Our BSc Physiotherapy course is aimed at those who are committed to helping people promote, restore and maintain movement and function, whether this has been affected by injury, disability or illness, improving patients’ physical, psychological and social wellbeing.
The course aims to prepare students in the areas of practice needed to work as a newly qualified physiotherapist. The key is patient focus, meaning students will be expected to exercise sound judgement in a variety of clinical situations, being able to evaluate and adapt their therapeutic skills to meet the needs of the individual patient.
Not only do physiotherapists treat physically, they are also involved with health promotion and illness prevention. As a science-based profession, practitioners aim to evaluate their practice continually and add to the current body of knowledge in order to provide the best possible care for patients.
The Division of Physiotherapy sits within the School of Health Sciences, which is a research active school and has its own dedicated Rehabilitation Research Group, led by Professor Avril Drummond. All of our teaching staff have expertise in the field, contributing to key module content, while many are also practicing physiotherapists.
The physiotherapy course is very challenging, however you feel pushed to your limit to ultimately make you the best physiotherapist going into the continuously changing NHS.
- NSS student feedback, 2016
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The majority of teaching will take place in the Clinical Sciences Building at the Nottingham City Hospital site.
The Clinical Sciences Building is purpose-built and contains a 200-seat lecture theatre, a number of large lecture rooms, several smaller tutorial rooms and a clinical skills suite with four practical rooms. These are stocked with all the equipment necessary for practical skills teaching, including:
- movement analysis equipment (e.g. cybex machine, force plates)
- electrotherapy (diagnostic and therapeutic ultrasound and shortwave therapy)
- exercise based equipment including gym balls, weights and balance equipment
- manikins equipped for respiratory teaching (e.g. auscultation dolls, suction practice and CPR)
A human performance laboratory is also based on site and is used for the analysis of human movement and biomechanics. A smaller laboratory room can be used for nerve conduction studies, imaging ultrasound and upper limb movement analysis.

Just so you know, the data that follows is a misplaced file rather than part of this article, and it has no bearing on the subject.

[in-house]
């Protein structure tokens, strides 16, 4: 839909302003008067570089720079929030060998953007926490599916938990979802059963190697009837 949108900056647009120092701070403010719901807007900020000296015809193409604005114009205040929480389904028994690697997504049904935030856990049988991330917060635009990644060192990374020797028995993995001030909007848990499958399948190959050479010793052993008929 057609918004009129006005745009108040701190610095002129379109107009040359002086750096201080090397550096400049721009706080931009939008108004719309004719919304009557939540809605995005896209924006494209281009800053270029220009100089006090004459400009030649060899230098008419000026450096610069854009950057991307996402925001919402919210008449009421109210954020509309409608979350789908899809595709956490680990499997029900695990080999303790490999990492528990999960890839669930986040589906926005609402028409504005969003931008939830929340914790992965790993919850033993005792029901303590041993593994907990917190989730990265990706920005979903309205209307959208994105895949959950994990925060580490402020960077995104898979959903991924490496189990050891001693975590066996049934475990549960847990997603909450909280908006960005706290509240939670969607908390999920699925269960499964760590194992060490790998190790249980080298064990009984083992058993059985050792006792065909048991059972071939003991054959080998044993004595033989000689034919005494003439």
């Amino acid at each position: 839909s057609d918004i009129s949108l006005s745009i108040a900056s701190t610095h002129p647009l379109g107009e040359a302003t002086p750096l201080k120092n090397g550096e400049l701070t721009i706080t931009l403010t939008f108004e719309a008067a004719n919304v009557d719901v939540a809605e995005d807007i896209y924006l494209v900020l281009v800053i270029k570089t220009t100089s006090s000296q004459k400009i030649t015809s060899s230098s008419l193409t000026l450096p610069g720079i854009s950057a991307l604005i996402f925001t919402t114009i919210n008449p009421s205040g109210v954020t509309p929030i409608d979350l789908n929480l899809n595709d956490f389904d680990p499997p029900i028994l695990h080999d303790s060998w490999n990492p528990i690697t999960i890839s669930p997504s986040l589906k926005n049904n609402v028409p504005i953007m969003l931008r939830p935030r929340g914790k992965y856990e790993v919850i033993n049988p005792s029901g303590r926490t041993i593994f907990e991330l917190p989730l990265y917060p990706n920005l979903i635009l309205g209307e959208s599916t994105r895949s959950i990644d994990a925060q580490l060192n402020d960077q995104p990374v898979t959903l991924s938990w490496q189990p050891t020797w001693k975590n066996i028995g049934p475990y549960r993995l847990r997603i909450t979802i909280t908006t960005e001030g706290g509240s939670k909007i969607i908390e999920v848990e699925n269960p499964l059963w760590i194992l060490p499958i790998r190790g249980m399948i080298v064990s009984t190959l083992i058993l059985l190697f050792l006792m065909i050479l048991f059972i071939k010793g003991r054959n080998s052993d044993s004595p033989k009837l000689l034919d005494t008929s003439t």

Located approximately four miles from University Park Campus, Nottingham City Hospital is easily accessed by a Medilink bus service from the Queen’s Medical Centre (adjacent to University Park Campus), so you will still be close to all the amenities on campus such as the Sports Centre and Students’ Union.
The City hospital has a wide range of regional and national centres, which contribute to both the academic and clinical teaching. These include:
- a burns and plastics unit
- a specialist renal unit
- cardiac/thoracic centre
Students also spend a portion of their time at the Queen’s Medical Centre hospital, Nottingham, where facilities include:
- a children’s hospital
- laboratories and dissection rooms in the School of Biomedical Sciences
- clinical skills suite
In addition, students make use of the Sports Village at our Jubilee Campus and the David Ross Sports Village on University Park, for teaching around exercise prescription and functional rehabilitation.
The University of Nottingham is one of the UK’s leading universities for sport and is currently ranked 4th in the university sport rankings*. We have one of the biggest portfolios of sports facilities in the country, including the brand new £40m David Ross Sports Village, which has seminar rooms, a sports injury clinic and a hydrotherapy pool to provide additional teaching and practical experience for physiotherapy students.
*British Universities and Colleges Sport Standings, 2015-16.
Find out more about the sporting facilities on offer in Nottingham.
We are proud to have one of the most active students’ unions at any UK university, with over 300 societies and sports clubs where you can have fun, gain new skills and meet like-minded people.
Students can also join the Physiotherapy and Sport Rehabilitation Association (SUPRA), who host social activities, organise sporting events and provide welfare support.